Small Businesses

Why You Need This Service

Our company is classified as a veteran-owned and operated small business. If anyone understands what it is like to be a small business in the United States, we do. We also understand that small business owners spend all of their time running their businesses and less time trying to understand their telecommunications invoices (phone bills) or, whether they are correct or not. It does require understanding of telecommunications and the inner workings of the telephone companies; an expertise we have possessed now for over 20 years in the United States. You can call your service provider today and not necessarily receive the best contract promotion available. We know the best options currently available for your service.

Small businesses are the backbone of the United States economy, at 23.5 million strong (Morris, 2011: 27.5 million; Small Business Administration, 2013; Bureau of Labor Statistics: 23.5 million, 2013: 23.5 million). However, small businesses remain underserved by the consulting industry in the U.S. There are reasons for this of course, most of which center around cost effectiveness. It is more costly, to an auditor, to have 1,000 separate decision makers than it is to have one decision maker for 1,000 locations. That is why we have minimized the procedural aspects of small business telecom auditing, without affecting the quality of our service. Every small business must use this service at least once every few years. If you are being over-billed as little as $15.00 per month, your annual loss is $180.00. If you are paying $45.00 more monthly than you have to, that is an annual loss of $540.00. The take away from these examples is easy to understand as we present a few examples, which follow. The cost for small business auditing is very low, compared to the prospect savings you may experience from our work. You probably pay a teenager more to mow your yard in the summer, or babysit, than you will pay for this service.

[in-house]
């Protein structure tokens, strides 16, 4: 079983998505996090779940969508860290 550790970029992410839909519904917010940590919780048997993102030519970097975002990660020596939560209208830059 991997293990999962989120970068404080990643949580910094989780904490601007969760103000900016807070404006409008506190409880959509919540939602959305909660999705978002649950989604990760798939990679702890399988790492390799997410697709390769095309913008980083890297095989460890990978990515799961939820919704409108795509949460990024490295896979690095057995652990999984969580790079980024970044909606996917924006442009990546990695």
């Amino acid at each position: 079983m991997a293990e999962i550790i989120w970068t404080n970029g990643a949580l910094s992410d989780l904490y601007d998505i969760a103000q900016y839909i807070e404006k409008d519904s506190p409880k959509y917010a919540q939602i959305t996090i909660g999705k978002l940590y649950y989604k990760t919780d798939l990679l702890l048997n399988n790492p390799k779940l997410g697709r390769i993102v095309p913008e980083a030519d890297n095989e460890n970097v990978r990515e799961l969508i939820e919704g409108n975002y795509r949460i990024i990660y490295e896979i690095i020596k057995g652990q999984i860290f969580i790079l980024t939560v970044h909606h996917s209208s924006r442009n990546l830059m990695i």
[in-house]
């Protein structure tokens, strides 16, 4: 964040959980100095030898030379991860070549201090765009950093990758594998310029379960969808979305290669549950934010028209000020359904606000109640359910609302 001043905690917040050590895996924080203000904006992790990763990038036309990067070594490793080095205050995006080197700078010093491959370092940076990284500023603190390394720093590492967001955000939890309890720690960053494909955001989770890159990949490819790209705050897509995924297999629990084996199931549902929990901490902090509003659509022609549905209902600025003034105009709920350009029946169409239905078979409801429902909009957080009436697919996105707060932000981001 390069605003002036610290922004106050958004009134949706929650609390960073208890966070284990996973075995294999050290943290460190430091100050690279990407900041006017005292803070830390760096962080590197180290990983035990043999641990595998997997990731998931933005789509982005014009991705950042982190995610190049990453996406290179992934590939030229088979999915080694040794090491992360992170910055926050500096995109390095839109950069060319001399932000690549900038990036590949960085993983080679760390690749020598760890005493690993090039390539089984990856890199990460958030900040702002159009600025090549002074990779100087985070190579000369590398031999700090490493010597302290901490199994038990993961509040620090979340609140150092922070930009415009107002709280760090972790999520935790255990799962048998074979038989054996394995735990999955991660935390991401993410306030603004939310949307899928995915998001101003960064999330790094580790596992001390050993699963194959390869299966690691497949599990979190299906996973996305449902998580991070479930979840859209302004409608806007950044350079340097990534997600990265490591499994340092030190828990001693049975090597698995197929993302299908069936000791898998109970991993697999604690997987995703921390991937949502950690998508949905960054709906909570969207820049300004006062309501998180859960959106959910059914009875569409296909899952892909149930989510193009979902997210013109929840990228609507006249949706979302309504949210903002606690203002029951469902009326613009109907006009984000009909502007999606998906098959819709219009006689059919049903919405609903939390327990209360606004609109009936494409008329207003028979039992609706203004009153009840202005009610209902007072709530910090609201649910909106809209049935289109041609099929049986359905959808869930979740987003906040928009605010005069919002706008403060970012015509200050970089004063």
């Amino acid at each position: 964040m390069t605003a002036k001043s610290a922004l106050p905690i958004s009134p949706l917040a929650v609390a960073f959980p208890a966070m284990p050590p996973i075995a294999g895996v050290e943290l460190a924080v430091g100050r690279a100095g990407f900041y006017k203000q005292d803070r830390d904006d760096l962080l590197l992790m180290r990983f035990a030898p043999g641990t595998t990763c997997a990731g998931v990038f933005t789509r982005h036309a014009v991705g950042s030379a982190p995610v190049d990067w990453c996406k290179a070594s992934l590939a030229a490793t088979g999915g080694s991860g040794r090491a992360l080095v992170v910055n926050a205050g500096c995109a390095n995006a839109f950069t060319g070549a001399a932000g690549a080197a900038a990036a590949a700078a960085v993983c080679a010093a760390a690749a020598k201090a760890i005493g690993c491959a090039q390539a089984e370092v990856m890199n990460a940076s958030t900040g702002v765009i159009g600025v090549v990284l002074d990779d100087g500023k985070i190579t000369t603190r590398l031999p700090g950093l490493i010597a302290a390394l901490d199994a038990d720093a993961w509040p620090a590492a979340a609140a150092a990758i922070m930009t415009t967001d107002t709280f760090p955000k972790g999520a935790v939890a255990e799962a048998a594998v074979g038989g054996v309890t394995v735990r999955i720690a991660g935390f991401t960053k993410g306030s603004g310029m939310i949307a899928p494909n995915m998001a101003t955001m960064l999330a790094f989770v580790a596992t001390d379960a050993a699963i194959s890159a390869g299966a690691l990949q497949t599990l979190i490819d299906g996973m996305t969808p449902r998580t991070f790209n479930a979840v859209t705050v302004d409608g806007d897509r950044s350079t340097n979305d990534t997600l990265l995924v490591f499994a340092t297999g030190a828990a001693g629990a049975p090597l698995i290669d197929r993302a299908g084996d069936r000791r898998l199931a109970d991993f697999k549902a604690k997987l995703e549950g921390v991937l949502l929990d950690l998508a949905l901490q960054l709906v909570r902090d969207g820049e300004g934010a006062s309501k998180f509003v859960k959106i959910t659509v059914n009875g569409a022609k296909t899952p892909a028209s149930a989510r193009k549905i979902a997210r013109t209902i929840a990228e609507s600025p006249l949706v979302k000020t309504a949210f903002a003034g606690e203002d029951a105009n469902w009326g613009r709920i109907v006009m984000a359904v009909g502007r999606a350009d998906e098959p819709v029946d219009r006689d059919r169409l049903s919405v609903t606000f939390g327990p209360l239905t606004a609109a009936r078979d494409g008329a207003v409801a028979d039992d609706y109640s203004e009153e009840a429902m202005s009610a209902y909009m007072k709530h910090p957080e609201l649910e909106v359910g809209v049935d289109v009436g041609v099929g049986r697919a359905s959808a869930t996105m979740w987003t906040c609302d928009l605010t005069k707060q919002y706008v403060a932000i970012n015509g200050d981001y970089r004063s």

Your telecommunications invoices are a major aspect of your monthly expenses. During these difficult economic times, it is important to minimize these costs by ensuring that what you are paying is actually correct, but especially, optimized. Here are two examples of small businesses that found that they were not paying what they should be:

Example 1

In 2007, a local hospitality manager asked us to look over their local phone invoice. The manager was not sure how many phone lines the business had. The invoice was for $183.00. Since the business had multiple entertainment devices (NTN and an internet jukebox), he assumed that he had at least three or four lines to service the machines; it turned out that he had only two lines for the business.

We retrieved the service programming from the vendor. The account had numerous issues. The account decreased to less than $100.00 per month in invoicing or, almost $1,000.00 per year in cost reduction, due to our work. The savings is the equivalence of over 25 cases of copy paper or one new personal computer per year.